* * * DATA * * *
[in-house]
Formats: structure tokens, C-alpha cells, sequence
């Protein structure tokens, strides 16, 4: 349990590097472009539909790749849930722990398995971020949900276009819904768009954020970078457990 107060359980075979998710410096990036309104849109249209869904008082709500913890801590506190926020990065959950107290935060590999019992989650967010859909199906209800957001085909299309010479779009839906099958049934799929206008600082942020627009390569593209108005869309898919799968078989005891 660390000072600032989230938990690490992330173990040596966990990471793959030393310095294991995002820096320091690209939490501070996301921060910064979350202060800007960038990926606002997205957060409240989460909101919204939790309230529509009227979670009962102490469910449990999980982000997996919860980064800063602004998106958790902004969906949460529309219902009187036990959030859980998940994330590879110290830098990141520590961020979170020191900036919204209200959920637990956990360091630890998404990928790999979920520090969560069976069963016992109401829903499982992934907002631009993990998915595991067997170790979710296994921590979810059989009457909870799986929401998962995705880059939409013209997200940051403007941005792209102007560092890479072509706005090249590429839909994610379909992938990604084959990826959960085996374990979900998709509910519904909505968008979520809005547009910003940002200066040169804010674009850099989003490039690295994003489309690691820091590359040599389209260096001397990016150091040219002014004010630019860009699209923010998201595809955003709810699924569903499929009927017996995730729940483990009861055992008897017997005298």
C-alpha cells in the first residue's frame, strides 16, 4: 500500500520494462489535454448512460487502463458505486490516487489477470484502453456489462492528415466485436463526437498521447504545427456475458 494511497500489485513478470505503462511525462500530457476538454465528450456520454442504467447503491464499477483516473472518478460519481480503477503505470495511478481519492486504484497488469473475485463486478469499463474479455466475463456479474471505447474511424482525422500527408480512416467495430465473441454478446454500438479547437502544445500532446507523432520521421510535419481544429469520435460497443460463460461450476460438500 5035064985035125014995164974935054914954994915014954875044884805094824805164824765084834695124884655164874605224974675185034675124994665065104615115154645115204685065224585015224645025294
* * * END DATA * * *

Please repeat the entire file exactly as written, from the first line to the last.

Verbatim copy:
[in-house]
Formats: structure tokens, C-alpha cells, sequence
């Protein structure tokens, strides 16, 4: 349990590097472009539909790749849930722990398995971020949900276009819904768009954020970078457990 107060359980075979998710410096990036309104849109249209869904008082709500913890801590506190926020990065959950107290935060590999019992989650967010859909199906209800957001085909299309010479779009839906099958049934799929206008600082942020627009390569593209108005869309898919799968078989005891 660390000072600032989230938990690490992330173990040596966990990471793959030393310095294991995002820096320091690209939490501070996301921060910064979350202060800007960038990926606002997205957060409240989460909101919204939790309230529509009227979670009962102490469910449990999980982000997996919860980064800063602004998106958790902004969906949460529309219902009187036990959030859980998940994330590879110290830098990141520590961020979170020191900036919204209200959920637990956990360091630890998404990928790999979920520090969560069976069963016992109401829903499982992934907002631009993990998915595991067997170790979710296994921590979810059989009457909870799986929401998962995705880059939409013209997200940051403007941005792209102007560092890479072509706005090249590429839909994610379909992938990604084959990826959960085996374990979900998709509910519904909505968008979520809005547009910003940002200066040169804010674009850099989003490039690295994003489309690691820091590359040599389209260096001397990016150091040219002014004010630019860009699209923010998201595809955003709810699924569903499929009927017996995730729940483990009861055992008897017997005298």
C-alpha cells in the first residue's frame, strides 16, 4: 500500500520494462489535454448512460487502463458505486490516487489477470484502453456489462492528415466485436463526437498521447504545427456475458 494511497500489485513478470505503462511525462500530457476538454465528450456520454442504467447503491464499477483516473472518478460519481480503477503505470495511478481519492486504484497488469473475485463486478469499463474479455466475463456479474471505447474511424482525422500527408480512416467495430465473441454478446454500438479547437502544445500532446507523432520521421510535419481544429469520435460497443460463460461450476460438500 5035064985035125014995164974935054914954994915014954875044884805094824805164824765084834695124884655164874605224974675185034675124994665065104615115154645115204685065224585015224645025294